Newly developed eco friendly food packaging material could be the next big thing in supermarket industry. Made out of natural chitosan-based composite film with grapefruit seed extract (GFSE), the new food packaging material is free from chemical additives. Researchers from the National University of Singapore (NUS), who developed the food packaging material said that the new packaging can slow down fungal growth, doubling the shelf-life of perishable food, such as bread.
The new packaging is made of an innovative composite film that not only just checks the growth of fungi and bacteria, but also has the mechanical strength and flexibility that are comparable to synthetic polyethylene film commonly used for food packaging. It took three years of reasarch for Associate Professor Thian Eng San and PhD student Ms Tan Yi Min from the Department of Mechanical Engineering at NUS Faculty of Engineering to create the novel packaging material.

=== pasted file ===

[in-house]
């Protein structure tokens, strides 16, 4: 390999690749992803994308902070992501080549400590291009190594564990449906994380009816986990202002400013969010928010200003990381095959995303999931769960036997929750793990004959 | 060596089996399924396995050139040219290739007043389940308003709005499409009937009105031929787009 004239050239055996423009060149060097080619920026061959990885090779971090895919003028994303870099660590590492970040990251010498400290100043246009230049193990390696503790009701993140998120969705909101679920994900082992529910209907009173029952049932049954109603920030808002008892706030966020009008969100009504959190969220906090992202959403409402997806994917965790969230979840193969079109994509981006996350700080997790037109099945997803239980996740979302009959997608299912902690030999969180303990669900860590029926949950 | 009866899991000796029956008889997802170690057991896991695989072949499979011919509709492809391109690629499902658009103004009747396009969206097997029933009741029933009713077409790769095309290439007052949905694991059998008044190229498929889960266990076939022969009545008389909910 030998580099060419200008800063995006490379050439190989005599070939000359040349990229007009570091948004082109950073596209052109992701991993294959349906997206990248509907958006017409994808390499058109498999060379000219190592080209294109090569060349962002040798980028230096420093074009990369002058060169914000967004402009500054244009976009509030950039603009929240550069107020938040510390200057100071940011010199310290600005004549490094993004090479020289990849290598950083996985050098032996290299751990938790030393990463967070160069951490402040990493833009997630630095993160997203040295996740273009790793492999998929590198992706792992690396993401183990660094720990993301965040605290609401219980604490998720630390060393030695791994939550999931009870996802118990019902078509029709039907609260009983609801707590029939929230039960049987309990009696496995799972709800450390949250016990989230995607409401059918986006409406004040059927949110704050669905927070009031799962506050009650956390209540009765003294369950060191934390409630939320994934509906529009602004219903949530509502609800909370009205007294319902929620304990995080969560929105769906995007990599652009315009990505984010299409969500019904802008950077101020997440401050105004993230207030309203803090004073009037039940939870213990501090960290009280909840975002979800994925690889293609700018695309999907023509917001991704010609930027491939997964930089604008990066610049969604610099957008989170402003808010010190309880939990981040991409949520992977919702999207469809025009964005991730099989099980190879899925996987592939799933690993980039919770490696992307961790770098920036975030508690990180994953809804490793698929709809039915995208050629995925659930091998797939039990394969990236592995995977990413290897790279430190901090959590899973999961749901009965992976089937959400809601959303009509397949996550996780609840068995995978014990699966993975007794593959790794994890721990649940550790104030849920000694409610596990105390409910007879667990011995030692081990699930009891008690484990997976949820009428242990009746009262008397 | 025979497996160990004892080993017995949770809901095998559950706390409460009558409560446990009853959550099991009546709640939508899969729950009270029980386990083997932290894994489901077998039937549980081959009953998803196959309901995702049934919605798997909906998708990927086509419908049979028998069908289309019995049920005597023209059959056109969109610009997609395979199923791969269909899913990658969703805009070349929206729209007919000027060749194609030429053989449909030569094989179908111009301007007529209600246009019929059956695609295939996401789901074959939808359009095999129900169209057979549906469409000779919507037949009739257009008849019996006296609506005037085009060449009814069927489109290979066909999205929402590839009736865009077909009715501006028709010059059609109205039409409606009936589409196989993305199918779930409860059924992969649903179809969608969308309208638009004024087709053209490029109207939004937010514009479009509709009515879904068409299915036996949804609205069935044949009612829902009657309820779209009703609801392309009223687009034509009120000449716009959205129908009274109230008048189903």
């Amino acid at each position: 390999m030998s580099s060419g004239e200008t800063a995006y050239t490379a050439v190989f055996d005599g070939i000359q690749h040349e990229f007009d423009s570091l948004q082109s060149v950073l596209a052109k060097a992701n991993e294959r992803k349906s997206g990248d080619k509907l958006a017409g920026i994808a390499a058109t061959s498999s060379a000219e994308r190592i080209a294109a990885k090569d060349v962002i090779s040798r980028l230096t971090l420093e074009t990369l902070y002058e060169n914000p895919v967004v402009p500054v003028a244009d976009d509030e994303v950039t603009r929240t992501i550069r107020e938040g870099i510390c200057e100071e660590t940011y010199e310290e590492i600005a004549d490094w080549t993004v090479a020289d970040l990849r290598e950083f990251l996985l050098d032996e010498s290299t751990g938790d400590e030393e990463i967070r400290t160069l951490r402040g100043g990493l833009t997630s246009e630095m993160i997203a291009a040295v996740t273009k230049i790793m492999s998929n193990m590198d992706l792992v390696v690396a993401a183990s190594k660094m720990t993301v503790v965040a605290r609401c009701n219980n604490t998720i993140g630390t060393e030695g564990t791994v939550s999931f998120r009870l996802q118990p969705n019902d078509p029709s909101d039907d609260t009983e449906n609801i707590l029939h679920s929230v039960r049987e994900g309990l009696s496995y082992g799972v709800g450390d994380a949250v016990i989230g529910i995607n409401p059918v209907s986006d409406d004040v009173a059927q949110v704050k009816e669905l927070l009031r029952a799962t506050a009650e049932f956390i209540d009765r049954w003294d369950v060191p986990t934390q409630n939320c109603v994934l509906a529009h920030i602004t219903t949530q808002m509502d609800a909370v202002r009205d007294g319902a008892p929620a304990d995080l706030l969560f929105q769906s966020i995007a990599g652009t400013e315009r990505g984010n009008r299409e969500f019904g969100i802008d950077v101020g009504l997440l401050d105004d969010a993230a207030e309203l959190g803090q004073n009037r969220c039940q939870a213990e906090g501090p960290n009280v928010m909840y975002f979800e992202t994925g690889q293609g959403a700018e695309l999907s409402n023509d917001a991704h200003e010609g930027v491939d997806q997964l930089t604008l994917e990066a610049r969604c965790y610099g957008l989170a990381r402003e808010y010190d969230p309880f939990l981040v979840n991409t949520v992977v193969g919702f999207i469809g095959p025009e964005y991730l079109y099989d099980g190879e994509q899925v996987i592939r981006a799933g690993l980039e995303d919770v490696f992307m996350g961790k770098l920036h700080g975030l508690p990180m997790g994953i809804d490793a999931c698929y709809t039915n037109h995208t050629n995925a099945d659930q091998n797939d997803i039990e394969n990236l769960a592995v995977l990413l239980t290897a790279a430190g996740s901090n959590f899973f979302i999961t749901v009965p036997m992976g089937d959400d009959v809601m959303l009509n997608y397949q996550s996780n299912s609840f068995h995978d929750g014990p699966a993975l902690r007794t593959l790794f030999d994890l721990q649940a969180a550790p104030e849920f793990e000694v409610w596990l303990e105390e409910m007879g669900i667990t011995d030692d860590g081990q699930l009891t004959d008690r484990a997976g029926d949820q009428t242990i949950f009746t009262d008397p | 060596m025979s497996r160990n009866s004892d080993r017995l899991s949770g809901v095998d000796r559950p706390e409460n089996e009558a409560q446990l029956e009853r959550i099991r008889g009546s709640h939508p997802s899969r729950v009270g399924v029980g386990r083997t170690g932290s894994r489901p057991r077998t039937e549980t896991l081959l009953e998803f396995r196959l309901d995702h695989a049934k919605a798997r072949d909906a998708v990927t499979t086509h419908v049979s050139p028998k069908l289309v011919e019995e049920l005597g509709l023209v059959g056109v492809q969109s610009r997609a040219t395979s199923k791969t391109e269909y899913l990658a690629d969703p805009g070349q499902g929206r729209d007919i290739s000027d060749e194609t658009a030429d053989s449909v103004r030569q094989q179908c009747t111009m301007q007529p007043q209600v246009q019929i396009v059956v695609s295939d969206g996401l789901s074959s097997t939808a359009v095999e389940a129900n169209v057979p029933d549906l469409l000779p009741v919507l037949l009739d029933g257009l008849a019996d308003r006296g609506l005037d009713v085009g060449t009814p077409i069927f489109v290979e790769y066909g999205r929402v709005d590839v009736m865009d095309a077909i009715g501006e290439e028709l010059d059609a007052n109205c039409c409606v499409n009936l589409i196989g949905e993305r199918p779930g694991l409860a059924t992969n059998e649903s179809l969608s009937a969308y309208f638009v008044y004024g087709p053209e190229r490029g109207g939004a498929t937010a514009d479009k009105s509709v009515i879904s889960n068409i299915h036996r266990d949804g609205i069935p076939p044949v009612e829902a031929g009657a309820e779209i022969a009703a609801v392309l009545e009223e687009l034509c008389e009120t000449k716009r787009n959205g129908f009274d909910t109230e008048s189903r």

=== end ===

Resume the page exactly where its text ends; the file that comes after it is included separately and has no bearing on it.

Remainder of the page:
The composite film also effectively blocks ultraviolet light, hence slowing down the degradation of food products as a result of oxidation and photochemical deterioration reactions. The creators claimed that Chitosan, the natural and biodegradable polymer derived from the shells of shrimp and other crustaceans, has immense potential for applications in food technology, owing to its biocompatibility, non-toxicity, short time biodegradability and excellent film forming ability. Laboratory experiments showed that the shelf-life of bread samples packaged with chitosan-based GFSE composite films was two times longer than those packaged using synthetic packaging films.
“Increasing attention has been placed on the development of food packaging material with antimicrobial and antifungal properties, in order to improve food safety, extend shelf-life and to minimise the use of chemical preservatives. Consumers are also demanding that packaging materials be formulated from natural materials that are environmentally friendly and biodegradable while improving food preservation. This novel food packaging material that we have developed has the potential to be a useful material in food technology,” said Assoc Prof Thian.